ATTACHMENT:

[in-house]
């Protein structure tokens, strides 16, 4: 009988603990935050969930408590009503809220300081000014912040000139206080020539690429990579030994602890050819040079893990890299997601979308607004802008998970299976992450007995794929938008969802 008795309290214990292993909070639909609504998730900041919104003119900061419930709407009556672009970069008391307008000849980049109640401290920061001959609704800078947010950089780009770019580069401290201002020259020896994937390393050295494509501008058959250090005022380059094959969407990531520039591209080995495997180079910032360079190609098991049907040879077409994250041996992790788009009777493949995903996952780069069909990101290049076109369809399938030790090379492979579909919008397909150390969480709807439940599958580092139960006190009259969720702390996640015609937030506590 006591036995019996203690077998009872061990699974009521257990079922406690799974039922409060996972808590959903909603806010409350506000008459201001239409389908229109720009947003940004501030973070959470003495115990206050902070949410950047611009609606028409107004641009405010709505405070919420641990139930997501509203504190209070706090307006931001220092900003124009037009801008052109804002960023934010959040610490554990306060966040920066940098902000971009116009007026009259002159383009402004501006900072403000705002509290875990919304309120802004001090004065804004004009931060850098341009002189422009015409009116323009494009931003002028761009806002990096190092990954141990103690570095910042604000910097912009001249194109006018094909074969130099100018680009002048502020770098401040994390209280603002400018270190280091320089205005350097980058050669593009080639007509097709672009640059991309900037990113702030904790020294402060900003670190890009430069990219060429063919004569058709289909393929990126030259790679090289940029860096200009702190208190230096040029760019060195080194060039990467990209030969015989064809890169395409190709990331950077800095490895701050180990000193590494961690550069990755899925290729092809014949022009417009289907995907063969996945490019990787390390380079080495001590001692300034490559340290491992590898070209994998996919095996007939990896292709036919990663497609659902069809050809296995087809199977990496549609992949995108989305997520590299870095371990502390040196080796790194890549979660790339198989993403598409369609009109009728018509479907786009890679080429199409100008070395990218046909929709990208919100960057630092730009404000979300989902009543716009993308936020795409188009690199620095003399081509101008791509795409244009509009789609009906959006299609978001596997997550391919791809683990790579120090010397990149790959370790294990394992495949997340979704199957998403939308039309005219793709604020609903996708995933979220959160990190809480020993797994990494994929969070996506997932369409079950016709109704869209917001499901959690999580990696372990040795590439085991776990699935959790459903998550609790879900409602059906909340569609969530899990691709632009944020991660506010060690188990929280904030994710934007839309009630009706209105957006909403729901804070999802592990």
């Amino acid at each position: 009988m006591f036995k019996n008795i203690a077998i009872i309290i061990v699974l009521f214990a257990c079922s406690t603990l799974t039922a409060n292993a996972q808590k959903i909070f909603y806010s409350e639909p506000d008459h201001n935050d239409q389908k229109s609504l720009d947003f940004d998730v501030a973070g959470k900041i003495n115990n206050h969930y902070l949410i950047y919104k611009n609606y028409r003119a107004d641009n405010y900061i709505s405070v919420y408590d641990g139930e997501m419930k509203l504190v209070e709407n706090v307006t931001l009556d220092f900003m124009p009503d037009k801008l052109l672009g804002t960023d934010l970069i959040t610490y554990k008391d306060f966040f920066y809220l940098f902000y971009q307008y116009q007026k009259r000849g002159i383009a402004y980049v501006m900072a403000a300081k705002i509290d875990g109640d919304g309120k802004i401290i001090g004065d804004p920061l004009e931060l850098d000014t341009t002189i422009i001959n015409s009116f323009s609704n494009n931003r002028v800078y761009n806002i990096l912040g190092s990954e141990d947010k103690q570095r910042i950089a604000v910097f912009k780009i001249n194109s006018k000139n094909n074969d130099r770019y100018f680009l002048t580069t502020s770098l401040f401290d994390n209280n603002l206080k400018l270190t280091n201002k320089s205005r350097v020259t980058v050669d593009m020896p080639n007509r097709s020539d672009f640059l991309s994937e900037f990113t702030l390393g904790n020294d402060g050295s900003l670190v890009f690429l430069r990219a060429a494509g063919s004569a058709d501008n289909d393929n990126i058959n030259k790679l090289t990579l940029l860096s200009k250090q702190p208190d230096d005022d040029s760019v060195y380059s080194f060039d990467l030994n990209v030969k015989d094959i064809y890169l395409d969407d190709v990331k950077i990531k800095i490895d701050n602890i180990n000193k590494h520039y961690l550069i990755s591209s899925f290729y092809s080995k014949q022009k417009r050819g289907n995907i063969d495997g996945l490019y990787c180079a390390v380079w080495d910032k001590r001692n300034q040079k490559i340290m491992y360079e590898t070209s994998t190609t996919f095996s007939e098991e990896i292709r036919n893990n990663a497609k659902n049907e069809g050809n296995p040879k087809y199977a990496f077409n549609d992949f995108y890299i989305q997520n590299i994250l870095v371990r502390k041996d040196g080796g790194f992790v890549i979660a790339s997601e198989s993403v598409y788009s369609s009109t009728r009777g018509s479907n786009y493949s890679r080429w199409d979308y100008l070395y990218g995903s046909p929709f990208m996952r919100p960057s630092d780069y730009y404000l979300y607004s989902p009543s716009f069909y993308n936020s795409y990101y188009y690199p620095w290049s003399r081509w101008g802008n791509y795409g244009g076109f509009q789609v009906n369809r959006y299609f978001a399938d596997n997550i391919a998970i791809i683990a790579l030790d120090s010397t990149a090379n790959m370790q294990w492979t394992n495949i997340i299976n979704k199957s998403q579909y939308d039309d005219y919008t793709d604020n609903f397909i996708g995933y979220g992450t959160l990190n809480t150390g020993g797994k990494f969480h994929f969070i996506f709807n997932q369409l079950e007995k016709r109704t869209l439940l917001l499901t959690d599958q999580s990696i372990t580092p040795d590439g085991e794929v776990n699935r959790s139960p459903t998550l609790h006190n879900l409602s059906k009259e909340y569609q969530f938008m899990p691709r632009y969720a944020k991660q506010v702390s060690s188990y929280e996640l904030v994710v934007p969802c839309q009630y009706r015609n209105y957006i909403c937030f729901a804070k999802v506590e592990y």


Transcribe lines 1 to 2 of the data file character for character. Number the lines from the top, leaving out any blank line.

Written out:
[in-house]
């Protein structure tokens, strides 16, 4: 009988603990935050969930408590009503809220300081000014912040000139206080020539690429990579030994602890050819040079893990890299997601979308607004802008998970299976992450007995794929938008969802 008795309290214990292993909070639909609504998730900041919104003119900061419930709407009556672009970069008391307008000849980049109640401290920061001959609704800078947010950089780009770019580069401290201002020259020896994937390393050295494509501008058959250090005022380059094959969407990531520039591209080995495997180079910032360079190609098991049907040879077409994250041996992790788009009777493949995903996952780069069909990101290049076109369809399938030790090379492979579909919008397909150390969480709807439940599958580092139960006190009259969720702390996640015609937030506590 006591036995019996203690077998009872061990699974009521257990079922406690799974039922409060996972808590959903909603806010409350506000008459201001239409389908229109720009947003940004501030973070959470003495115990206050902070949410950047611009609606028409107004641009405010709505405070919420641990139930997501509203504190209070706090307006931001220092900003124009037009801008052109804002960023934010959040610490554990306060966040920066940098902000971009116009007026009259002159383009402004501006900072403000705002509290875990919304309120802004001090004065804004004009931060850098341009002189422009015409009116323009494009931003002028761009806002990096190092990954141990103690570095910042604000910097912009001249194109006018094909074969130099100018680009002048502020770098401040994390209280603002400018270190280091320089205005350097980058050669593009080639007509097709672009640059991309900037990113702030904790020294402060900003670190890009430069990219060429063919004569058709289909393929990126030259790679090289940029860096200009702190208190230096040029760019060195080194060039990467990209030969015989064809890169395409190709990331950077800095490895701050180990000193590494961690550069990755899925290729092809014949022009417009289907995907063969996945490019990787390390380079080495001590001692300034490559340290491992590898070209994998996919095996007939990896292709036919990663497609659902069809050809296995087809199977990496549609992949995108989305997520590299870095371990502390040196080796790194890549979660790339198989993403598409369609009109009728018509479907786009890679080429199409100008070395990218046909929709990208919100960057630092730009404000979300989902009543716009993308936020795409188009690199620095003399081509101008791509795409244009509009789609009906959006299609978001596997997550391919791809683990790579120090010397990149790959370790294990394992495949997340979704199957998403939308039309005219793709604020609903996708995933979220959160990190809480020993797994990494994929969070996506997932369409079950016709109704869209917001499901959690999580990696372990040795590439085991776990699935959790459903998550609790879900409602059906909340569609969530899990691709632009944020991660506010060690188990929280904030994710934007839309009630009706209105957006909403729901804070999802592990």